Conformity focuses on socially acceptable behaviors. Your design should highlight how use of your product is in-line with the social groups that potential users belong to. Apple does this in their iTunes application when they display the top 10 albums and singles users have downloaded (Figure 4). A user logging in and seeing those lists is likely to explore some of this music if they think others are doing the same. Apple's top 10 lists also serve to suggest to users that many people are using iTunes to download popular music—enough that their purchases can be categorized into lists. iTunes will also show recommend music based on affinity analysis—recommendations based on what others who have made similar purchases have gone on to buy.
Figure 4: Top 10 lists are a great way to use conformity to encourage users' exploration of your product.
How to design for conformity
You should identify opportunities to use a similar method as Apple to encourage conformity. Are there ways you could also display a top sellers list that shows users that your product is among the top of your field? Perhaps you can include a list of the top features of your application user's access. This would encourage other users to explore these areas.
You address conformity in your design when you include elements like:
- Top 10 lists.
- Affinity recommendations (recommendations based on relationships between users).
- Feeds/updates showing what others are doing.
- Peer review and recommendations.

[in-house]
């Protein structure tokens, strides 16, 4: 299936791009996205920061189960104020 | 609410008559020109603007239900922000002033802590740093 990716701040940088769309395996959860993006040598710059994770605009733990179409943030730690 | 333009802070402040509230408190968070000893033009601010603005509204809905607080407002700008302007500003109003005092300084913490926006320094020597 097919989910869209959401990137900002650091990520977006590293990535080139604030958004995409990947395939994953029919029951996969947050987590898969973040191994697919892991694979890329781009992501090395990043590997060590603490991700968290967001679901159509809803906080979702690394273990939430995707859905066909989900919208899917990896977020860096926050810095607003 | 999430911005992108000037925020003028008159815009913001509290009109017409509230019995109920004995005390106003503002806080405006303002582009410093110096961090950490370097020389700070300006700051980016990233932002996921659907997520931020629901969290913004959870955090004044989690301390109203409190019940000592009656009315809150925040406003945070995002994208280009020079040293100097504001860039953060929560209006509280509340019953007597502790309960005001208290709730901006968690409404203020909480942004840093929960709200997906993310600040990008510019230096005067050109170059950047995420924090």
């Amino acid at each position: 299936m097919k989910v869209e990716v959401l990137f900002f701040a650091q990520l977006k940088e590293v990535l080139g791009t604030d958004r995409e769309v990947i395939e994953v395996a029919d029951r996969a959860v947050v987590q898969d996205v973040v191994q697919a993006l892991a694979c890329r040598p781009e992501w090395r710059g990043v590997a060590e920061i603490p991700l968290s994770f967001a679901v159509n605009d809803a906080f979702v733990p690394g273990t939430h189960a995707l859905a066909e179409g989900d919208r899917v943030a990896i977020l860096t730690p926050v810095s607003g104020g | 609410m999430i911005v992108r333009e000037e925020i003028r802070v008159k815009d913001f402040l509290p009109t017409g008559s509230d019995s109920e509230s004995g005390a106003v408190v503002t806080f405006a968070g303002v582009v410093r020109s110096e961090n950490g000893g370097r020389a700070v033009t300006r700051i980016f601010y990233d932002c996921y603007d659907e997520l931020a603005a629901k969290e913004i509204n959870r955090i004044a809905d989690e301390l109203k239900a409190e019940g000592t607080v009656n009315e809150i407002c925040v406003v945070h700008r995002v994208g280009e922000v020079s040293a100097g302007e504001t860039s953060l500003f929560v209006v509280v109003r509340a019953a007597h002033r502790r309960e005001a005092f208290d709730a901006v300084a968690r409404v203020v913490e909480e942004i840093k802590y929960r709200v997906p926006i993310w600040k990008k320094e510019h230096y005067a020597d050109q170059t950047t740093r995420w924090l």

If you have members of diverse interest groups that use your product, you can:
- Create pages where members of these groups can engage in a discussion about your product—similar to Facebook's page.
Reference this area when you market your product and on various pages throughout the experience "See what other members of our Fans of XYZ are talking about."
You need to consider how your design influences people to use your product. Compliance and conformity are two influence techniques you can easily account for in design. Compliance involves individuals agreeing to do something because they are asked to do it. You design for compliance when you ask a user to engage in a task. Conformity involves an individual following what others are doing. Your design accounts for conformity when you show users what others are doing. You can practice addressing each of these influence techniques in your design, pulling in the elements that are most suitable to your users.
Influencing Users: Compliance and Conformity
By Victor S. Yocco
This article is excerpted from Design for the Mind.